The concentration of hormone present in a biological fluid is often measured to make a clinical diagnosis of a suspected endocrine disease or to study basic endocrine physiology. Substantial advancements have been made in measuring hormone concentrations.
Bioassay. Even before hormones were chemically characterized, they were quantitated in terms of biological responses they produced. Thus, early assays for measuring hormones were bioassays that depended on a hormone's ability to produce a characteristic biological response. As a result, hormones came to be quantitated in terms of units, defined as an amount sufficient to produce a response of specified magnitude under a defined set of conditions. A unit of hormone is, thus, arbitrarily determined. Although bioassays are rarely used today for diagnostic purposes, many hormones are still standardized in terms of biological activity units. For example, commercial insulin is still sold and dispensed based on the number of units in a particular preparation, rather than by the weight or the number of moles of insulin.
Bioassays in general suffer from a number of shortcomings, including a relative lack of specificity and a lack of sensitivity. In many cases, they are slow and cumbersome to perform, and often they are expensive, since biological variability often requires the inclusion of many animals in the assay.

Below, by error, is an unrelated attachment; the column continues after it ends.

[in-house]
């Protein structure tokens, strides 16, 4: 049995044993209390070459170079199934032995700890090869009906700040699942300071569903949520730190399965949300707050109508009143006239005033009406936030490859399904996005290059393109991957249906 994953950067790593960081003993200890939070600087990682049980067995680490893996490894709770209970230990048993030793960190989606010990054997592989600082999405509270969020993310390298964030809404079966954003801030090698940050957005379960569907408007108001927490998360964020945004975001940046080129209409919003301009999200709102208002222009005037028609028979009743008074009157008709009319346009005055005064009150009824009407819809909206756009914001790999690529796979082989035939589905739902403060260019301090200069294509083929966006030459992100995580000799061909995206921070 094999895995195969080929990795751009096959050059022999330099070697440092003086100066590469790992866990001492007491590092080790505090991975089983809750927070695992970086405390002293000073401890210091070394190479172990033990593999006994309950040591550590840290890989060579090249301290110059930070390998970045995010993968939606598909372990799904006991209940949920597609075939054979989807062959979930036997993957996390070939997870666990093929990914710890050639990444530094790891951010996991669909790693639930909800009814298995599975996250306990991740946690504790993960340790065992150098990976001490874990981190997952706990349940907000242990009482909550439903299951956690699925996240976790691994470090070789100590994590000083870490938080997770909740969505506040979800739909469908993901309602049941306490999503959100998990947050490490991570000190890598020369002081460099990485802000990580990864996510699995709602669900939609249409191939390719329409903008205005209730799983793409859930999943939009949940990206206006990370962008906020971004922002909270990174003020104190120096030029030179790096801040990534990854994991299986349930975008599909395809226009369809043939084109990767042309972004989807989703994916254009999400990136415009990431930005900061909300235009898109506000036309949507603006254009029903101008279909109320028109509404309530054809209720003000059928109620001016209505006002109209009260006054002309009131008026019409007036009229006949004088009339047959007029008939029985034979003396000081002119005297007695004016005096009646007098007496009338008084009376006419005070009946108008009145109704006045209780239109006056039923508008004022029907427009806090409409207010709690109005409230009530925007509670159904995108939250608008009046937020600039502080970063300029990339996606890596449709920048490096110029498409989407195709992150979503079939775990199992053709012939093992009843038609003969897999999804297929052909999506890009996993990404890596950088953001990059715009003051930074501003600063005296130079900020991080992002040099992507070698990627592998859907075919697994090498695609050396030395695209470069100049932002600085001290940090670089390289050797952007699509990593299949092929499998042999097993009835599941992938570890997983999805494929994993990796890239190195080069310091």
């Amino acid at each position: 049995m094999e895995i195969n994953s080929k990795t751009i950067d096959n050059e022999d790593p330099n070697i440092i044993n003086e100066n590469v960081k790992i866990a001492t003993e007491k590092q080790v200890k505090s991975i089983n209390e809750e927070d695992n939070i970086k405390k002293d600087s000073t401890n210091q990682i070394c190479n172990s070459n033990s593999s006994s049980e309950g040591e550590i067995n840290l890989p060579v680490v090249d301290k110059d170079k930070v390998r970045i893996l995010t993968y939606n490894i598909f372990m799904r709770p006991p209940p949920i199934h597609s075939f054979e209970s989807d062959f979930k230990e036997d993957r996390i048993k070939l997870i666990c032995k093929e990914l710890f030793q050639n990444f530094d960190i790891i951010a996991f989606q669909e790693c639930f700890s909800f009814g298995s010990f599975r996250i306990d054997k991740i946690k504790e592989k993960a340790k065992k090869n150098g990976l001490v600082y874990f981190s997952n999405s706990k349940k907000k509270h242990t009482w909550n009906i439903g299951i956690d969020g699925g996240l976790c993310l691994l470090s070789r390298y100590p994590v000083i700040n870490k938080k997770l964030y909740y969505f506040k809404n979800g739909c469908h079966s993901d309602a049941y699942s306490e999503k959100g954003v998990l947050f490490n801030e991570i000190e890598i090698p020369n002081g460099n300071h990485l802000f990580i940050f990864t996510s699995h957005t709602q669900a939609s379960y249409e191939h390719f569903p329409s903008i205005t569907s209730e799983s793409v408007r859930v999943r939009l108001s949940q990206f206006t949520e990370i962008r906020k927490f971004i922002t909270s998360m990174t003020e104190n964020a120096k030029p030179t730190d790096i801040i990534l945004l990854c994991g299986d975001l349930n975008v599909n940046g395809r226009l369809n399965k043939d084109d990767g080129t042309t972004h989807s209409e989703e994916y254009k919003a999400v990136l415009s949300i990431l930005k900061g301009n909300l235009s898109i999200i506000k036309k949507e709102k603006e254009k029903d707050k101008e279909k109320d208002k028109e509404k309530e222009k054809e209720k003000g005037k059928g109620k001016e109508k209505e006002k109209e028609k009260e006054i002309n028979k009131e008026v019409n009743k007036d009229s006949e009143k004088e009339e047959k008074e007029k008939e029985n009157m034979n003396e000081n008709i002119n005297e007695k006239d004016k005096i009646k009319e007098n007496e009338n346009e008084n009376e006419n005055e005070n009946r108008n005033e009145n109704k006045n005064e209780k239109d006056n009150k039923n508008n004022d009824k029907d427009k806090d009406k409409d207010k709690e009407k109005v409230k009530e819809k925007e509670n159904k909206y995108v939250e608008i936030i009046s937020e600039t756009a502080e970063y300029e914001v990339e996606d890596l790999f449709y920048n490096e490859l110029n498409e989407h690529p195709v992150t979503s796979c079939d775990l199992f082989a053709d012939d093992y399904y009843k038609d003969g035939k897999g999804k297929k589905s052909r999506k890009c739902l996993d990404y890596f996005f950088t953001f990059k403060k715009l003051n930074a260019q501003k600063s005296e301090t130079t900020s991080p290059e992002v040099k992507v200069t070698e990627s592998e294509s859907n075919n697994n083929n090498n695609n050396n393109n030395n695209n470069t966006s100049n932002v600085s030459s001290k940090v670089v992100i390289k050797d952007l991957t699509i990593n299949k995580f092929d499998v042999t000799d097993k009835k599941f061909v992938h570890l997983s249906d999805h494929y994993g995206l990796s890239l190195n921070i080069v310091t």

Radioimmunoassay. Development of the radioimmunoassay (RIA) in the late 1950s and early 1960s was a major step forward in clinical and research endocrinology. Much of our current knowledge of endocrinology is based on this method. A RIA or closely related assay is now available for virtually every known hormone. In addition, RIAs have been developed to measure circulating concentrations of a variety of other biologically relevant proteins, drugs, and vitamins.
The RIA is a prototype for a larger group of assays termed competitive binding assays. These are modifica
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